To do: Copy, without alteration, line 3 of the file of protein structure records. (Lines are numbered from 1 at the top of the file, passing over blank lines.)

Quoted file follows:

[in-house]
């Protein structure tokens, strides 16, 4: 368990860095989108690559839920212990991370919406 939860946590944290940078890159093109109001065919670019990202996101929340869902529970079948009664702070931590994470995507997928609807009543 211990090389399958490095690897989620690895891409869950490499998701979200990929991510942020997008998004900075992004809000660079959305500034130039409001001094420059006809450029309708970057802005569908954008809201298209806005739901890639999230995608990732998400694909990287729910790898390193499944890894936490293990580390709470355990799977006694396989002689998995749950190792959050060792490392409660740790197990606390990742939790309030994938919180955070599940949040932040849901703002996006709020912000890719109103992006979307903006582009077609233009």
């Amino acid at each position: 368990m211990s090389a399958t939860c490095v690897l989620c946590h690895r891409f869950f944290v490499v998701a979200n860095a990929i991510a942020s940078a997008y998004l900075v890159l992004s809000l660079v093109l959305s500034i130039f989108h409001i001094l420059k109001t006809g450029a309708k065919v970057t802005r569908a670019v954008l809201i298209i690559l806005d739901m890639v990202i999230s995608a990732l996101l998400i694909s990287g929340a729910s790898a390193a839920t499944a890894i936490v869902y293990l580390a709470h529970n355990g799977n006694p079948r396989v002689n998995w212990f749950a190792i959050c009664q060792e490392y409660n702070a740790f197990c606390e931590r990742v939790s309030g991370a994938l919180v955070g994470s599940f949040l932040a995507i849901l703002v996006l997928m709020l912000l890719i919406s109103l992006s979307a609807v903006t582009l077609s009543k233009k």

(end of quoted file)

């Amino acid at each position: 368990m211990s090389a399958t939860c490095v690897l989620c946590h690895r891409f869950f944290v490499v998701a979200n860095a990929i991510a942020s940078a997008y998004l900075v890159l992004s809000l660079v093109l959305s500034i130039f989108h409001i001094l420059k109001t006809g450029a309708k065919v970057t802005r569908a670019v954008l809201i298209i690559l806005d739901m890639v990202i999230s995608a990732l996101l998400i694909s990287g929340a729910s790898a390193a839920t499944a890894i936490v869902y293990l580390a709470h529970n355990g799977n006694p079948r396989v002689n998995w212990f749950a190792i959050c009664q060792e490392y409660n702070a740790f197990c606390e931590r990742v939790s309030g991370a994938l919180v955070g994470s599940f949040l932040a995507i849901l703002v996006l997928m709020l912000l890719i919406s109103l992006s979307a609807v903006t582009l077609s009543k233009k």